Design and development of a NextGen firefighting helmet that can provide both thermal and ballistic protection
Evaluating the effect of fatigue on virtual reality forklift driving
Fatigue-induced injuries are widespread among forklift operators due to the monotonous nature of forklift operation, long shift hours, and time-of-day. One of the grand challenges for the material handling industry is to tackle the fatigue-induced impairment in the work performance of forklift operators, which depends on both the neural and muscular activities of the operators. To tackle forklift-related accidents and injuries, the Occupational Safety and Health Administration (OSHA) requires every operator to undergo training to improve safety and efficiency. Virtual reality (VR) technology plays a pivotal role in training forklift operators and has been adopted by many industries along with traditional training courses. Since drivers can fully immerse themselves to practice forklift driving and maneuvering in the VR environment, VR technology can also be used to simulate a fatigued driving scenario so that drivers can easily review and rectify their driving techniques, and more importantly, "virtual accidents". As a result, they become more situation-aware in handling adverse conditions.
Therefore, in this study, we aimed to evaluate the effect of fatigue on virtual forklift driving and whether the VR-based performance feedback improves participant's situation awareness (i.e., decreasing the number of errors and task completion time). We also aimed to obtain a correlation between neural and activities of virtual forklift drivers under fatigued and non-fatigued conditions to better understand the causal relationship between fatigue and neuromuscular functions. We developed a virtual reality forklift driving simulator system using a DOFReality Motion Simulator Platform P3 (DOFReality Inc., Pustomyty, Ukraine) and the HTC Vive Pro Eye virtual reality system (HTC Corporation, New Taipei, Taiwan and Valve Corporation, Bellevue, Washington, USA). Participants performed three sets of virtual forklift driving: non-fatigued, fatigued, and fatigued-with-feedback conditions. To warrant accumulated physical and cognitive fatigue prior to the second and third sets of forklift driving tasks, the participants performed multiple manual material handling tasks and a 2-back cognitive task. We ensured the presence of fatigue by analyzing NASA-TLX (e.g., cognitive and physical demands), surface electromyography (sEMG) (physical fatigue), electroencephalogram (EEG) (psychophysical fatigue), and eye-tracking data using a wavelet-based signal processing algorithm. We hypothesized that forklift driving under fatigued conditions significantly affects driving performance and performance feedback significantly reduces possible fatigue-induced driving errors.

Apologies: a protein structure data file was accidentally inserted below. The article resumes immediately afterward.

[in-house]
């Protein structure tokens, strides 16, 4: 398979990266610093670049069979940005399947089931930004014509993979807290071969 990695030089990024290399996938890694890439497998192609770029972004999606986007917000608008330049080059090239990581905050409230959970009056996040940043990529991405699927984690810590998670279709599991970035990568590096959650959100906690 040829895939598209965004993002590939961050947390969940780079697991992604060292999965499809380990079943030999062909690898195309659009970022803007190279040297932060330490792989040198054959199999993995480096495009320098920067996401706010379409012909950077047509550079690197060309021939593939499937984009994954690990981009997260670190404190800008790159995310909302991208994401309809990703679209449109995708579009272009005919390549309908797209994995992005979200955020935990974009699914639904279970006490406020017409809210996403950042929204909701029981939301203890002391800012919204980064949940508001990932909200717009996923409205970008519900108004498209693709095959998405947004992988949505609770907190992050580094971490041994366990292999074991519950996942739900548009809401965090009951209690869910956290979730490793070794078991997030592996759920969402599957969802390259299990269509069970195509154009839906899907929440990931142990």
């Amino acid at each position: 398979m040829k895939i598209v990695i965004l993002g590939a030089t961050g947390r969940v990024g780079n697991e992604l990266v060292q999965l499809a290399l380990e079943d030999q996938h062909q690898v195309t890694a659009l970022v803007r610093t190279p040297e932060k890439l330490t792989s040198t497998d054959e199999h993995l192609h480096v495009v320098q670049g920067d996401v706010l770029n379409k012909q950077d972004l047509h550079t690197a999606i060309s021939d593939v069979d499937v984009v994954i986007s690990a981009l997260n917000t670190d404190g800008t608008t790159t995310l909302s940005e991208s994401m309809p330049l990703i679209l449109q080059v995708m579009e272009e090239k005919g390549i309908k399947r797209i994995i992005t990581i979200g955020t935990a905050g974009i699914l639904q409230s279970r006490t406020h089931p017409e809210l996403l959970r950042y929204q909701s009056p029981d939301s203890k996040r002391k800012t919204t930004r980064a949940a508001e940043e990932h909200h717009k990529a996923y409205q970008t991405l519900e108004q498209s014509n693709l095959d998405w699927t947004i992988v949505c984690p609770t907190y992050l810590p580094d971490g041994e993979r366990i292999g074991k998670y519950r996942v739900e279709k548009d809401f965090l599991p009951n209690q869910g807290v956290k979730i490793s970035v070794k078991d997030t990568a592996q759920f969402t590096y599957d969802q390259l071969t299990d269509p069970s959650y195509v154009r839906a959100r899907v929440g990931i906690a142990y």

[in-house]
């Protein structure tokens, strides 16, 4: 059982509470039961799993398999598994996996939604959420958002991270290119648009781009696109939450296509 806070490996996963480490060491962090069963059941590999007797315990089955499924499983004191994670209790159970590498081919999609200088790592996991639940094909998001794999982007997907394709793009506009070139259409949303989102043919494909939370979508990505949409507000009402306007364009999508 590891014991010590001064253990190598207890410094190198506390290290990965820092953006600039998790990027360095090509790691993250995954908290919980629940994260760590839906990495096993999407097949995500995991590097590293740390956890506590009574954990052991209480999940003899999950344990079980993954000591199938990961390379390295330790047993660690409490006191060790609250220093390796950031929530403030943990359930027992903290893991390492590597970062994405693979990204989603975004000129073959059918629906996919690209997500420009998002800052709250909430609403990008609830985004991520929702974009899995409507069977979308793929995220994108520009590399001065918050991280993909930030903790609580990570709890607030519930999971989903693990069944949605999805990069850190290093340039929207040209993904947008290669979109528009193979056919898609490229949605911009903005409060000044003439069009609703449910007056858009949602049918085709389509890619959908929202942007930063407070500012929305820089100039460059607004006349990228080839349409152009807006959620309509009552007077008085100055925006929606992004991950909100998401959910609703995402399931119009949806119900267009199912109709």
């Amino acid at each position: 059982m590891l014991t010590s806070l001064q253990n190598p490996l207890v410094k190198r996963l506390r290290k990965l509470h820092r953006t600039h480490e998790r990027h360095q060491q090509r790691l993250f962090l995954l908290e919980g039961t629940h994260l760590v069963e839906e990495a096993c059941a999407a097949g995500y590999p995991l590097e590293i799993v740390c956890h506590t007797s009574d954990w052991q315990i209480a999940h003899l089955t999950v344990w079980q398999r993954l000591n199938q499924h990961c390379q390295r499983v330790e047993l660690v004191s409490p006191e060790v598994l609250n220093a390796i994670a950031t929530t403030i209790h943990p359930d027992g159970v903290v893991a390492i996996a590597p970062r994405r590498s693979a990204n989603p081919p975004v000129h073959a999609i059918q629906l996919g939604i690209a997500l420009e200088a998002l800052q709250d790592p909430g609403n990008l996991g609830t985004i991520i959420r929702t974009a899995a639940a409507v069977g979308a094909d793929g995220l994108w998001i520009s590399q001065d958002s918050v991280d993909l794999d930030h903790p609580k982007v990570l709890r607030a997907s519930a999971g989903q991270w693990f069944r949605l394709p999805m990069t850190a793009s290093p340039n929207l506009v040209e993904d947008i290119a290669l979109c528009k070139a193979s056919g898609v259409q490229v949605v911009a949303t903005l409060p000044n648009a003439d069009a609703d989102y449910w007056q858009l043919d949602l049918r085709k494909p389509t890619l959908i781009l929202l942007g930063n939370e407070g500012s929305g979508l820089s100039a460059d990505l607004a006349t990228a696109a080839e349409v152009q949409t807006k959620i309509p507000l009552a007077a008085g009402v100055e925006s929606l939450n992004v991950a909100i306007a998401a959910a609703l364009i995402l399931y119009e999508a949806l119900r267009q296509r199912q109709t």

Estimation of the spatial and temporal co-registration errors between real and virtual objects in a physically interactive virtual reality (VR) system
Virtual reality (VR) systems with multisensory (auditory, visual, and haptic) feedback have proven to be a viable replacement for live training scenarios in training and functional motor learning, such as in simulating military training scenarios and novel scenarios that cannot be replicated in the real world (e.g., accidents) for industrial safety training. Moreover, VR training has been shown to be equally (if not more) effective as conventional physical therapy for functional motor rehabilitation. Although visual and auditory feedback in VR systems is common for training and motor rehabilitation, simulating haptic interactions within virtual environments (VEs) is challenging. Many devices developed for providing haptic feedback inside virtual
environments are limited by several factors, such as size and weight limitations, high cost-benefit ratio and complexity, lack of diverse applicability, and low fidelity (or realism). Recent studies have utilized physical props to simulate haptic feedback in physically interactive VR systems to mitigate the limitations of haptic devices. It is important to note that, in order to develop a high-fidelity VR system using physical props for motor recovery and motor learning, the position and orientation tracking (i.e., surface registration) of the physical props should be of sufficient accuracy (low offsets between real and virtual objects’ position and orientation in the tracking space) and the latency between the physical movement of the props and the corresponding update in the VE display (i.e., temporal registration) should be low. The purpose of this study is to develop a physically interactive VR system using physical props and to evaluate the effectiveness of the developed system in terms of the surface and temporal registration of real and virtual objects.
Human-centered healthcare exoskeleton design